Cruising is all about maximising the enjoyment of our leisure time and the last thing we want to do out on the water is paperwork right? Absolutely, but consider these scenarios.

You call an electronics technician about a problem with your radar and he needs to know its serial number. You think it’s about time to get your engines serviced but can’t recall how many engine hours passed since the last one. You know you wrote down the weather forecast this morning, but where’s that piece of paper? You decide to sell your boat and need a comprehensive list of its features and onboard equipment. You’re in bed when your bilge pump alarm sounds – do you know how to access each seacock and through hull for inspection at night?

A simple Information Management System can easily answer these questions as well as making the operation of your vessel easier and enhancing its resale value. The elements of the system we’ve successfully used during nearly forty years cruising include an Operating Manual, a Logbook, a Daybook, a To Do List and a Receipts File.

Operating Manual: when we bought Rapport last year there was no Manual and the broker’s advertising sheet lacked detail and missed much of the equipment. Now we have a comprehensive Manual comprising about forty pages describing all equipment aboard and covering subjects such as safety equipment, location of seacocks and other through-hulls, location of electrical isolation switches, functions of circuit breakers, how equipment operates, service intervals and spare parts carried. A multitude of systems makes boats complex and it’s impossible to remember everything about them, so when we do a job for the first time (eg adjusting an alternator’s vee belt tension) we note procedures in the Manual to make it easier next time. After owning our previous vessel for 12 years we were still adding information during our last year, maintaining it on Microsoft Word and periodically printing an updated copy for easy referral.

Logbook: This is where we note information of lasting interest that you might look back on. For example with great friends Bill and Sue you cruised to Man O’ War bay and had an enjoyable afternoon ashore at the vineyard. The next day you crossed the Firth of Thames catching some nice snapper mid-way, anchored off Coromandel and all went up to the township in the dinghy for fish and chips, nearly getting caught out by the tide on the return trip. We note down engine hours each evening, but only mention weather in the Log if it’s unusual and memorable for example a still sunny day in the middle of winter or a wind shift that causes an uncomfortable night.. If you want to (and you’re brave enough to) keep a record of money spent on the boat, the back of the Logbook is ideal for this.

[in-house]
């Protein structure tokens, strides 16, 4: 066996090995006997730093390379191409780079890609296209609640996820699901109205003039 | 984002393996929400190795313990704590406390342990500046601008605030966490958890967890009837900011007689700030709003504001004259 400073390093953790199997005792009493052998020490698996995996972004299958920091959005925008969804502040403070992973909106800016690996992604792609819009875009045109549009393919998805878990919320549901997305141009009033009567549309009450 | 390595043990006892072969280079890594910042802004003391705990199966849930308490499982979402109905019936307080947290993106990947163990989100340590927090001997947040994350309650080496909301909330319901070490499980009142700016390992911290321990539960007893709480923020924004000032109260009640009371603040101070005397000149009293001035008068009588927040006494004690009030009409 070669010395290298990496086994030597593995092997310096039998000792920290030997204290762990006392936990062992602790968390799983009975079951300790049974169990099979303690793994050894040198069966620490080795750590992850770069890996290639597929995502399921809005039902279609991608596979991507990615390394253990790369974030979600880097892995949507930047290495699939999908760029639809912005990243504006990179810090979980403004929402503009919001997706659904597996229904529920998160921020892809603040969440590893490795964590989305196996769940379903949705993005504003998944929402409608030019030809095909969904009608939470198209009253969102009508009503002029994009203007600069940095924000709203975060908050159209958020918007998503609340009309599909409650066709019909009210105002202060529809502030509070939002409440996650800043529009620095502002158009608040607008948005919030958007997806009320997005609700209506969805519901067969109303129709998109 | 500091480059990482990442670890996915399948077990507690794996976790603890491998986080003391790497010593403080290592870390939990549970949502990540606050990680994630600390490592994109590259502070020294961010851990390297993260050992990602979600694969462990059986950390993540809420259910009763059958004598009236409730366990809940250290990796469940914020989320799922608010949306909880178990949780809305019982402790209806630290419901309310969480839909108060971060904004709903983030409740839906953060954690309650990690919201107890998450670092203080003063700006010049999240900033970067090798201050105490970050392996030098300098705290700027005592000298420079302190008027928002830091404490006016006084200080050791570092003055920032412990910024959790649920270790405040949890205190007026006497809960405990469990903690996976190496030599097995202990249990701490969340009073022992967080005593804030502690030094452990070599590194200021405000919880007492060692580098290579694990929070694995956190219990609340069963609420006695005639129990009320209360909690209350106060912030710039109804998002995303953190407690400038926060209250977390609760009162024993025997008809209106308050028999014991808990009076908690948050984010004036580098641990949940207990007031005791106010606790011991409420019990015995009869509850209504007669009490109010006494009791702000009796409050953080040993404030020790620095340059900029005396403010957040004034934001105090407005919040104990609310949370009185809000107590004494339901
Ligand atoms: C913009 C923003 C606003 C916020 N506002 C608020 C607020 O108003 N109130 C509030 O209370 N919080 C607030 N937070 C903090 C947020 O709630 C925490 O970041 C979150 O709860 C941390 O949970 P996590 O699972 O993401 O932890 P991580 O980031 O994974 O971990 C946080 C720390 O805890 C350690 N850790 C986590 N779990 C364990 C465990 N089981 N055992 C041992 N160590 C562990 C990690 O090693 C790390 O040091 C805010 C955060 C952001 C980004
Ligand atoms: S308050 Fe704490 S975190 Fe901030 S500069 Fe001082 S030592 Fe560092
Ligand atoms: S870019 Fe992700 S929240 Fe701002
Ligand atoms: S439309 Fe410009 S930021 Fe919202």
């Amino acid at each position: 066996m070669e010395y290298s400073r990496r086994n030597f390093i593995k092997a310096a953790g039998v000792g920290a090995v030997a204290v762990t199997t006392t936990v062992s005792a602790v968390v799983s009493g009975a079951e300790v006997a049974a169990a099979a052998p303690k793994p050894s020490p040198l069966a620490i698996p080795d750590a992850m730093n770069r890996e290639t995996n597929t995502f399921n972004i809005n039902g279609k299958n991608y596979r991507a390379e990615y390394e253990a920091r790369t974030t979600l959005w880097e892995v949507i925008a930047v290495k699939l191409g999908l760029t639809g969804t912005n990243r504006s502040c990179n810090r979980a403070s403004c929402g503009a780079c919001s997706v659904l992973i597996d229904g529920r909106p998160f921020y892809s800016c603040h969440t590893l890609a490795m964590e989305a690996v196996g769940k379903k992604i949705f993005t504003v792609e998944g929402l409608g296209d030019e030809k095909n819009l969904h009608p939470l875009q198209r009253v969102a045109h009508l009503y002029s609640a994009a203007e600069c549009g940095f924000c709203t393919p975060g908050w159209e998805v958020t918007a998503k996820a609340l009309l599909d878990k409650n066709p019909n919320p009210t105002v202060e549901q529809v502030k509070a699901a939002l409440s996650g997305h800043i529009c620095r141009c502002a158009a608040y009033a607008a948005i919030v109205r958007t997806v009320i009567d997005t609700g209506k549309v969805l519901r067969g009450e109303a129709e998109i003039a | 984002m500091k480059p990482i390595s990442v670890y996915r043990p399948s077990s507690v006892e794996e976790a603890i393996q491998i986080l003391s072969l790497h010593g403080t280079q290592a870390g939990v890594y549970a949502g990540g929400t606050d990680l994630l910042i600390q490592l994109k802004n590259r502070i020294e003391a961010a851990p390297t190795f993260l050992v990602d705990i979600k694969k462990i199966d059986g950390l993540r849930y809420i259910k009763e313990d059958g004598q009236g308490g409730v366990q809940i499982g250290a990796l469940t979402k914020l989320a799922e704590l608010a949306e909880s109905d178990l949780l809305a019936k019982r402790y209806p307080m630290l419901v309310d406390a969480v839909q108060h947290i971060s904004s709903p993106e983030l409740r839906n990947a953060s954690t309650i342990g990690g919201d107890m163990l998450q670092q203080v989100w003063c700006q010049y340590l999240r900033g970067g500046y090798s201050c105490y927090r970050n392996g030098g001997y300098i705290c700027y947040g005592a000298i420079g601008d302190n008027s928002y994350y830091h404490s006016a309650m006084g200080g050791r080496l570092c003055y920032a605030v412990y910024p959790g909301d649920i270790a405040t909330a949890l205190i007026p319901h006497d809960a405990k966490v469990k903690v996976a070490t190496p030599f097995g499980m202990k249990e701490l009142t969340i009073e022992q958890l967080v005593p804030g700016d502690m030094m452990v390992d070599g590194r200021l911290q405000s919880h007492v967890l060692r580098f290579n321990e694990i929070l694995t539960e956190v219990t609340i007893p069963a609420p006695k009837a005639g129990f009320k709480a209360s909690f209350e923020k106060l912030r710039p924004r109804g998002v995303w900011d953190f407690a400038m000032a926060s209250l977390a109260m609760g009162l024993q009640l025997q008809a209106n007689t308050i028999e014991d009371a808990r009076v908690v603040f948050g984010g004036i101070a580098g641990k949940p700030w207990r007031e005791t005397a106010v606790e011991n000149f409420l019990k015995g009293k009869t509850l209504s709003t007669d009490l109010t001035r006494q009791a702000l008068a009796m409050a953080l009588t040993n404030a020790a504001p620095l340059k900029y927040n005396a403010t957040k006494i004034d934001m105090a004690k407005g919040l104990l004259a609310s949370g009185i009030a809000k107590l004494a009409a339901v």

Daybook: We use this instead of writing information down on different scraps of paper that always seem to get lost. Information included is weather forecasts; route planning; fuel and water tank levels; refuelling details; engine oil pressure, water temperature and charging voltage; notes about maintenance and information about planned boat projects. For example we’re researching an improved bait and filleting station so we’ll do our internet research noting relevant points in the Daybook so our information is all in one place.

To Do List: I guess most boat owners would use such a list and it’s really self explanatory. A cruiser’s dream is to have nothing left on their To Do List.

Receipts File: Keep all your receipts together in date order for ease of reference. When you eventually sell your boat many prospective buyers would want to see this and it helps reassure them that you’ve used an organised approach to maintenance.

Using a system like this is not burdensome and on the contrary adds to the joy of cruising.



Friday, September 11, 2020

REFRIGERATION FOR CRUISERS

Our last post prompted a question about refrigeration from a reader in France, so here’s a few comments on that subject.

When we were in the Med meeting fellow cruisers (the vast majority of whom were aboard sailing yachts) one of the most common discussion threads was the difficulty of keeping house battery banks charged. In virtually all these cases the cruisers with these issues had battery powered refrigeration. Modern technology has certainly reduced refrigeration’s power requirements, but there’s no doubt it’s still likely to be your biggest current draw.

Boat refrigeration is powered in one of the following ways: